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Unformatted text preview: ded not to interfere b/c it was a state
matter [really b/c he just wanted to kick out the Indians
anyway] and allowed the Indians to be forced out w/funds
from the Removal Act of 1830. The Choctaws were
moved first, then the Creeks.
- Finally the Cherokees [who were divided – some
wanted to give up and exchange their land for western
land, most didn’t want to give up] were marched by
military escort in the Trail of Tears in 1838 after their
lobby to the Senate failed.
- Removal was a disaster for the Indians [you think?] –
many became dependent on the gov’t for survival,
internal conflicts arose, as did problems with existing
- In Florida a small band of Seminoles continued their
resistance through a small minority under Osceola that
opposed the 1832 Treaty of Payne’s Landing, which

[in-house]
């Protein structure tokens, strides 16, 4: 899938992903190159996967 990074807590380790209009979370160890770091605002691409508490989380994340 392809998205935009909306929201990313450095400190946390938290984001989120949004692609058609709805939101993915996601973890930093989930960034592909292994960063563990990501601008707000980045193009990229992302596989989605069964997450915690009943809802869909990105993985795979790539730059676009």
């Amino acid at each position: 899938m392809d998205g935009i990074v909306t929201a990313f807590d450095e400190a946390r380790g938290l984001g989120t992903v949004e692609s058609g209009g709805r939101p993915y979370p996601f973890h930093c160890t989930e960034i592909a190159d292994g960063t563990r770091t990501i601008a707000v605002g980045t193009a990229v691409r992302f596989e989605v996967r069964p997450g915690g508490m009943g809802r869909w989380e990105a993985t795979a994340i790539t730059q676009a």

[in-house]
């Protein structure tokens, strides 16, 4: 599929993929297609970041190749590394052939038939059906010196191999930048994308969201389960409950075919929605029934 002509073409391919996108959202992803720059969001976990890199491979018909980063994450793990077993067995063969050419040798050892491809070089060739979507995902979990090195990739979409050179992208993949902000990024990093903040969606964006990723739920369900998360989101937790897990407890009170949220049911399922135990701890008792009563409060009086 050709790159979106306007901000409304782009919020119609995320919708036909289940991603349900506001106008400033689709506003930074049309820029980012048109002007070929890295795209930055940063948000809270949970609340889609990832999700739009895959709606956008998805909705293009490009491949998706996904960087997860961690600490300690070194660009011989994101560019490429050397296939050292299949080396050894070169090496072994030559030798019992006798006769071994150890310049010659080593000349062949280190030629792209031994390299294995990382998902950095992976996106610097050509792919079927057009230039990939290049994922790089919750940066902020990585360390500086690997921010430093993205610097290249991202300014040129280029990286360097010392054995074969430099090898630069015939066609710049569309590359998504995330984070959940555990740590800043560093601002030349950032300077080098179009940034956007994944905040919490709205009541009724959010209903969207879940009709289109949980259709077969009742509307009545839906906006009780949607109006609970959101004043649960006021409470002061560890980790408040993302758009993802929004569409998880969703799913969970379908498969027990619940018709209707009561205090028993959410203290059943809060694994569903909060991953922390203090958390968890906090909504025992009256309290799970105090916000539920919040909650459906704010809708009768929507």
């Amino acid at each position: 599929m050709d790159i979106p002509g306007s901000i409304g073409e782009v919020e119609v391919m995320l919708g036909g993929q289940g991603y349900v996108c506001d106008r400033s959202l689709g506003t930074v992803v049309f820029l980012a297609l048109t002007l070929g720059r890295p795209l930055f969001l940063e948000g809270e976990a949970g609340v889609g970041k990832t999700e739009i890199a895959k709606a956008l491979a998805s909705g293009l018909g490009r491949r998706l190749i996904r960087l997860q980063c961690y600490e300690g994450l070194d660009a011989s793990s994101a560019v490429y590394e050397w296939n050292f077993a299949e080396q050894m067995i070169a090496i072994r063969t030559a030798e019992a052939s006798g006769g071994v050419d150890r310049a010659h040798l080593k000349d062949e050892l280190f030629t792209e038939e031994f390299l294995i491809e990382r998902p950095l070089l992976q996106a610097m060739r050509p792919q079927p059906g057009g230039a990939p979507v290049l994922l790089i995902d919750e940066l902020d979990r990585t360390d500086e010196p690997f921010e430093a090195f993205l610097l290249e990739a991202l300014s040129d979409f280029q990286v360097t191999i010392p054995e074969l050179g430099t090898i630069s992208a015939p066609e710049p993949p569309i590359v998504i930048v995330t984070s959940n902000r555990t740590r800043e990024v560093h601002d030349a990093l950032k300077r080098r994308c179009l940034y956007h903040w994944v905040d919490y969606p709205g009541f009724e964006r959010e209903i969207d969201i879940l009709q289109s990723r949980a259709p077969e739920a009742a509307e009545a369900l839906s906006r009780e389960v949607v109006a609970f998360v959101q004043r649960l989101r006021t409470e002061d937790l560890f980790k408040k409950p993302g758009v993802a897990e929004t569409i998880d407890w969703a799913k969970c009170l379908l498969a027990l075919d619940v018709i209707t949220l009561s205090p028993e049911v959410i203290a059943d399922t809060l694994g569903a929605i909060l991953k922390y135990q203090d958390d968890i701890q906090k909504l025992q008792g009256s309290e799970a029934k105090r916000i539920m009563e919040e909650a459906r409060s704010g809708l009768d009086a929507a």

provided for their relocation. When troops were sent in
1835, Osceola used guerilla warfare against them until
his capture and death in prison, after which the group
fought under other leaders until the US gave up in 1842.
Revival, Reform and Politics during the Jackson Era
(1824 – 1845)
*The Second Great Awakening* 92 - The wave of reform that swept America in the early
nineteenth century was both a reaction to the radical
changes American society experienced following the War
of 1812 [immigration, market economy, expansion] and
to the Second Great Awakening (1790s – 1840s).
- During the SGA preachers encouraged sinners to
repent and offered them a chance to become true
Christians. Salvation was available for all through
personal conversion. This philosophy increased lay
participation, made religion more democratic, and led to
efforts to reform society.
- In the South, revival attendance was very high [esp.
women and African Americans] – the “Bible belt.” In the
North, former NY lawyer Charles Finney led the
movement following his conversion in 1821. Finney
emphasized the power of spontaneous personal
conversions, stating that anyone could be saved that
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- Fall '10